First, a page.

For many years, the most popular vascular therapy was aerobic exercise, which clinicians frequently prescribe for early-stage Alzheimer’s, and for people who display preclinical risk factors for the disease. But unfortunately, this approach is highly dependent on patients’ willingness to participate, as well as their physical ability to perform the prescribed exercises. As a result, aerobics produce inconsistent levels of improvement in people with AD; and daily workouts become increasingly impractical as patients grow older and less physically active.
However, several teams of doctors have had success treating Alzheimer’s by stimulating the vascular system with Harvard’s FDA-cleared external counterpulsation (ECP) technology. Non-invasive ECP devices rhythmically compress patients’ limbs in synchronization with their cardiac cycles — and research shows that this approach strengthens body-wide blood flow and improves cognitive performance in people with mild AD. In fact, ECP may result in some of the same effects as an aerobic workout, and could provide many of the same benefits, too.
A comprehensive approach to treatment should address many different lifestyle factors.
The federal government’s National Plan to Address Alzheimer’s Disease has set a deadline of 2025 for effective prevention of AD. As a result, many researchers have shifted their focus from mitigation to early intervention — developing machine-learning algorithms that can predict the disease while it’s still in the preclinical stages, and designing cognitive training tools and brain-boosting dietary regimens that can delay or even prevent many AD symptoms. With intervention options like these, a growing number of AD experts are becoming increasingly optimistic about the possibility of overcoming Alzheimer’s within the coming decade.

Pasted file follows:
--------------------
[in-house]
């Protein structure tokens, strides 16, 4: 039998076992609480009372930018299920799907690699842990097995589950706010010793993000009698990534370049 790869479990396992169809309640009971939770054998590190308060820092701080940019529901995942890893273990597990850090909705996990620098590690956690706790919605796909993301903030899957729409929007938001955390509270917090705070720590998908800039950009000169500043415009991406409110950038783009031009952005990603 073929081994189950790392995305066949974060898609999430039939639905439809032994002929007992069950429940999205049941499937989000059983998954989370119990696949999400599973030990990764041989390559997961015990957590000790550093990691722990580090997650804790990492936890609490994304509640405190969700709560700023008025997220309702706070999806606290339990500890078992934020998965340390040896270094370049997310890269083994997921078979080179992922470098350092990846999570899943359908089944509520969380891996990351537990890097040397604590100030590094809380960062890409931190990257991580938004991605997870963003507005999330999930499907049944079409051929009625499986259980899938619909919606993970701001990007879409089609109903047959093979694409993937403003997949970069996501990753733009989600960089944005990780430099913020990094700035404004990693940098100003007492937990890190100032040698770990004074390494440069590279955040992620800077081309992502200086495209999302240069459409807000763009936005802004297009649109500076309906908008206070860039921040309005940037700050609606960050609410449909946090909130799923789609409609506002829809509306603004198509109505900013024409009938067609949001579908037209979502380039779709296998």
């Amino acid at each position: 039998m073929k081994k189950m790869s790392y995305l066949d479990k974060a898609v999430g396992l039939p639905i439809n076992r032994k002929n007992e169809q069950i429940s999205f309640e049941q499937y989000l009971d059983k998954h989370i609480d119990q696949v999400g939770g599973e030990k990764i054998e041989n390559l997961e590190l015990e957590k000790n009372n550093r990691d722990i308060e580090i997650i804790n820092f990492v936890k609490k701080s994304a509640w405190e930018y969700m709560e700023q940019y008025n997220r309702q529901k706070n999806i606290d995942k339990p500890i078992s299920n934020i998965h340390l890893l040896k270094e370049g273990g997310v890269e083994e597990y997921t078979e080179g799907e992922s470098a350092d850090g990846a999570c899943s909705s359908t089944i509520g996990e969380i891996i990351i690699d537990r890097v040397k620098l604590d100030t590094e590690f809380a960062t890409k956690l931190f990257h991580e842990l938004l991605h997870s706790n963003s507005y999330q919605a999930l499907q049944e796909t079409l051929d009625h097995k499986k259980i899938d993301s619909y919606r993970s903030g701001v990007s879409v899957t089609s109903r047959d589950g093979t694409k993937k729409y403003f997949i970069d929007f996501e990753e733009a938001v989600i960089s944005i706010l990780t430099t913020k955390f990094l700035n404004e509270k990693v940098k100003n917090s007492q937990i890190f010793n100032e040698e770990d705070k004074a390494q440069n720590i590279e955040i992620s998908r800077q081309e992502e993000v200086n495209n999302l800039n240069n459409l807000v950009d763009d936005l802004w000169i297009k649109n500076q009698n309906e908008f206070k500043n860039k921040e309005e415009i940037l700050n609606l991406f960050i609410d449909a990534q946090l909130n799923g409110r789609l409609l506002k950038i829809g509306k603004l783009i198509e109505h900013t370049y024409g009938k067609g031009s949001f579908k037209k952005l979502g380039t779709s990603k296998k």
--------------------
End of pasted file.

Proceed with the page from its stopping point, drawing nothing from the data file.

Whether the future of Alzheimer’s research continues to focus on the beta-amyloid hypothesis, or pivots more toward tau-tangle investigations, or targets lysosomal dysfunction, or explores non-invasive vascular therapies — or all the above — tomorrow’s treatment approaches will likely involve a combination of interrelated techniques, from pharmaceutical prescriptions to memory-training apps, to aerobic exercise regimens, to vascular therapies like ECP.
In the ongoing search for a Unified Theory of Alzheimer’s Disease (UTAD), each of these factors will almost certainly turn out to play its own important role in our understanding of the mechanisms underlying AD, and in the development of integrated treatment plans that address each patient’s unique pathology with individually tailored combinations of therapies. The cutting edge of medicine is becoming increasingly personalized, holistic, and data-driven — and as the latest research makes clear, the field of Alzheimer’s treatment is certainly no exception.